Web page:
Despite the renovations, buildings averaged more than 1,000 open housing violations, including 115 of the most hazardous violations for conditions such as lead-based paint and broken window guards. Some of the violations that remain open today were issued as early as 2017. 

One tenant, Maria de la Rosa, lived in her rent-stabilized apartment in Brooklyn for more than 30 years before Ink bought the building. Not long after, Ink employees approached her, repeatedly and aggressively offering buyouts, even after she explicitly refused. Ink succeeded in displacing nearly half of Ms. de la Rosa’s neighbors, but then left the vacant units to fall into disrepair to such an extent that conditions impacted Ms. de la Rosa’s health and safety. Since Ink acquired the building, she has dealt with cracks on the walls, leaks, and rats.

As Ink continued to grow their portfolio, they submitted false rent rolls to financial institutions to successfully obtain more favorable loans or refinance their mortgages. The false documents reported inflated rents and fake leases — often with family, friends, and associates listed as “renters” — to feign high profitability. A four-year investigation conducted by OAG with assistance from HCR found Ink repeatedly and consistently committed various fraudulent acts for their own gain, and violated the New York State Rent Stabilization Code, the New York City Rent Stabilization Law, and the New York City Housing Maintenance Code.

As part of the settlement announced today, Ink will pay up to $1.75 million to Attorney General James’ Affordable Housing Fund with the New York City Department of Housing Preservation and Development (HPD), which finances the preservation and creation of affordable housing in New York City. Ink will also pay $400,000 in restitution to tenants who were harassed by Ink to vacate their apartments and $2,500 each to tenants who were forced to live in hazardous conditions intentionally created by construction. At least 28 apartments will be reregulated as determined by independent counsel engaged by the monitor, and tenants who were previously overcharged for these units will also receive overcharge awards at amounts yet to be determined. These funds are to be disbursed by the monitor and the new independent property manager will take over management of 15 buildings that Ink currently owns and manages.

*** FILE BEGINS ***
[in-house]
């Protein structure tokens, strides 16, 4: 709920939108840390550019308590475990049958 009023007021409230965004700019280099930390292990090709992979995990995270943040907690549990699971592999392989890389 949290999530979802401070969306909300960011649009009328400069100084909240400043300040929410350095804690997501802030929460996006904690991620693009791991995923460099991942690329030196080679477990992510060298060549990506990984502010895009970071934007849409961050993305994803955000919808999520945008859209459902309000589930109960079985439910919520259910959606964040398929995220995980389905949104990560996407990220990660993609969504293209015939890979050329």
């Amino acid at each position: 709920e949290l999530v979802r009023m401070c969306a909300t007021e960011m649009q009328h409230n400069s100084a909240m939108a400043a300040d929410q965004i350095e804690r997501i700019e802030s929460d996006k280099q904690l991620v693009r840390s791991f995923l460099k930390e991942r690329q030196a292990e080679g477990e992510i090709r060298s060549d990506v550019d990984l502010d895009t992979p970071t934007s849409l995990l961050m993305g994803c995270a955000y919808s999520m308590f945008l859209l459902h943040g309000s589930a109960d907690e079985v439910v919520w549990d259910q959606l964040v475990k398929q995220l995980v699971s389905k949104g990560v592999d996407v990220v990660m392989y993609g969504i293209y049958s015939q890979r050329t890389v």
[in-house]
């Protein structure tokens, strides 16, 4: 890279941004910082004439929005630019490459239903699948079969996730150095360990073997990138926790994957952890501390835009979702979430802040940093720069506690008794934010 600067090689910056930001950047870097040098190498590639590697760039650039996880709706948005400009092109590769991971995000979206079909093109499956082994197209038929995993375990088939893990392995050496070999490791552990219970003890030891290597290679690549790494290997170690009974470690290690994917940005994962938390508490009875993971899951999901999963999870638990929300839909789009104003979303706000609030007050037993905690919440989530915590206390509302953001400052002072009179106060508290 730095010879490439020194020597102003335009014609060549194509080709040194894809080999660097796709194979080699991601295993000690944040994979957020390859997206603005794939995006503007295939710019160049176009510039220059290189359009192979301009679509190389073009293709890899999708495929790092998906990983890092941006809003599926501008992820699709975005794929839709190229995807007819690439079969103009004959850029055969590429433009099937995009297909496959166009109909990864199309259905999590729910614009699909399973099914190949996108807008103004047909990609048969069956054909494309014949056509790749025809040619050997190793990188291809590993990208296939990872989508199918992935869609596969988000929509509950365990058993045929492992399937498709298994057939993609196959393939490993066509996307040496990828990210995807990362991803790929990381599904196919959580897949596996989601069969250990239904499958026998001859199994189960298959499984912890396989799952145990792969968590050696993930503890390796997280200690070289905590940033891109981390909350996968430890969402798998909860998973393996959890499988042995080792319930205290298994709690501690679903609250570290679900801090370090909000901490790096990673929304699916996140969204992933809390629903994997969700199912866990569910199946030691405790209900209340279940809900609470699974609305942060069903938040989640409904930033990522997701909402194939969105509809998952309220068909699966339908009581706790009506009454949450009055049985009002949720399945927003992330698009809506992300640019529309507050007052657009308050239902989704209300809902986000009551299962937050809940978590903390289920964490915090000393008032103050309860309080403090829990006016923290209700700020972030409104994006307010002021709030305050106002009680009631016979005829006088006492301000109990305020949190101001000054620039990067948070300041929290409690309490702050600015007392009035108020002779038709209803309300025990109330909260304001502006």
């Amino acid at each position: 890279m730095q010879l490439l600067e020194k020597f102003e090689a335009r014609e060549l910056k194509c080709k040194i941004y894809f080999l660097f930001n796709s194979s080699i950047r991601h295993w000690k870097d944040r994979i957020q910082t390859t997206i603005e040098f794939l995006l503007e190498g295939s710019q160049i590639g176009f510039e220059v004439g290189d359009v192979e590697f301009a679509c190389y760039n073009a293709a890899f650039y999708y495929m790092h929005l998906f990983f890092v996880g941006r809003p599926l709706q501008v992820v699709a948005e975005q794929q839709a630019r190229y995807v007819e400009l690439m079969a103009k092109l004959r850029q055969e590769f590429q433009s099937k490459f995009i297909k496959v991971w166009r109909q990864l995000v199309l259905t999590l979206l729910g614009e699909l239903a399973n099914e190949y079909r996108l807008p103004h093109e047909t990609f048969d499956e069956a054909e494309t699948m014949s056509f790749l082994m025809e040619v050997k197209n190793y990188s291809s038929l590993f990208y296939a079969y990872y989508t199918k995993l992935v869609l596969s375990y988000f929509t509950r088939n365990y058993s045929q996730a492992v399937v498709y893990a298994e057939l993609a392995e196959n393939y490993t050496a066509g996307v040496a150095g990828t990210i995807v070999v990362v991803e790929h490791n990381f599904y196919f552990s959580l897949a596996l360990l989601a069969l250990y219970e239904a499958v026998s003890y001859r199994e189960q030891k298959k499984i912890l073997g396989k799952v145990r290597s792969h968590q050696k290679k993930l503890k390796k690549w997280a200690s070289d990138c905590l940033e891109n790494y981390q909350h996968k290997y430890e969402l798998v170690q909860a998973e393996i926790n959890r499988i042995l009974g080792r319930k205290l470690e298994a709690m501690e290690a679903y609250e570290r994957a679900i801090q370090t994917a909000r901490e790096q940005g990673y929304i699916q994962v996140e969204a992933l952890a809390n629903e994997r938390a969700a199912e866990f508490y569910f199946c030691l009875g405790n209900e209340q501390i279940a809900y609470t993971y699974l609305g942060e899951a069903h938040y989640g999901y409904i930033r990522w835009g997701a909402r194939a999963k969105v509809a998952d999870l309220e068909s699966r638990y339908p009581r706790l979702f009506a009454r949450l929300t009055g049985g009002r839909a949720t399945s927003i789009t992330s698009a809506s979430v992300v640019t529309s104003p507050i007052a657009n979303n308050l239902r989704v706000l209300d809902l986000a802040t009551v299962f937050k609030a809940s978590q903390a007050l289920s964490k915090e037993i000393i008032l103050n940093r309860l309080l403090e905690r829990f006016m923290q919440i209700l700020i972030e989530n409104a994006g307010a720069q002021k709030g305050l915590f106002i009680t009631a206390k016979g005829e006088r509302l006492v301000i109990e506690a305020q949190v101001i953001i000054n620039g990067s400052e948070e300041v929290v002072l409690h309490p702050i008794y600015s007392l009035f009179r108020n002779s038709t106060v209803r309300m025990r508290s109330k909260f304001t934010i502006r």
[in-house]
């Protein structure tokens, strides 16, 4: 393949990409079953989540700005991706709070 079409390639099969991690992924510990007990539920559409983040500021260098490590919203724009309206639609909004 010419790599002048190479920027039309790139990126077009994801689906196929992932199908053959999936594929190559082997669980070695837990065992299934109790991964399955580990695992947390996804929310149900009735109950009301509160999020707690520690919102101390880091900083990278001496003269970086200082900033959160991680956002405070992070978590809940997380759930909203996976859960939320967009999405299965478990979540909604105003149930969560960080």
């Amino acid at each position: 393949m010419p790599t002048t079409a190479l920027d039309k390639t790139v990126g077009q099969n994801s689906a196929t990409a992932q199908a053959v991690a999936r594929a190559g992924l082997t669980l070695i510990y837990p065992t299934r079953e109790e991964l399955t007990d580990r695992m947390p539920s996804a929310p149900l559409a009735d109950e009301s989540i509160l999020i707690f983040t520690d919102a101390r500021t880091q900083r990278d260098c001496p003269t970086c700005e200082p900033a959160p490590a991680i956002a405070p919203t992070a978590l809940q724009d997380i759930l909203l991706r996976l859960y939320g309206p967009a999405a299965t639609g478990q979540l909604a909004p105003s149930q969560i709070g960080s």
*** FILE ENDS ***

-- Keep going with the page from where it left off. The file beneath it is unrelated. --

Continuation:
The OAG would like to thank HCR, HPD, and the Ink Tenant Coalition for their support and partnership. The Ink Tenant Coalition is led by St. Nicks Alliance, and includes the Fifth Avenue Committee and the Flatbush Tenant Coalition. Additional thanks to Communities Resist (CoRe), TakeRoot Justice, and Stabilizing NYC for providing representation and support to the Ink Tenant Coalition and local community groups organizing tenants against predatory landlords.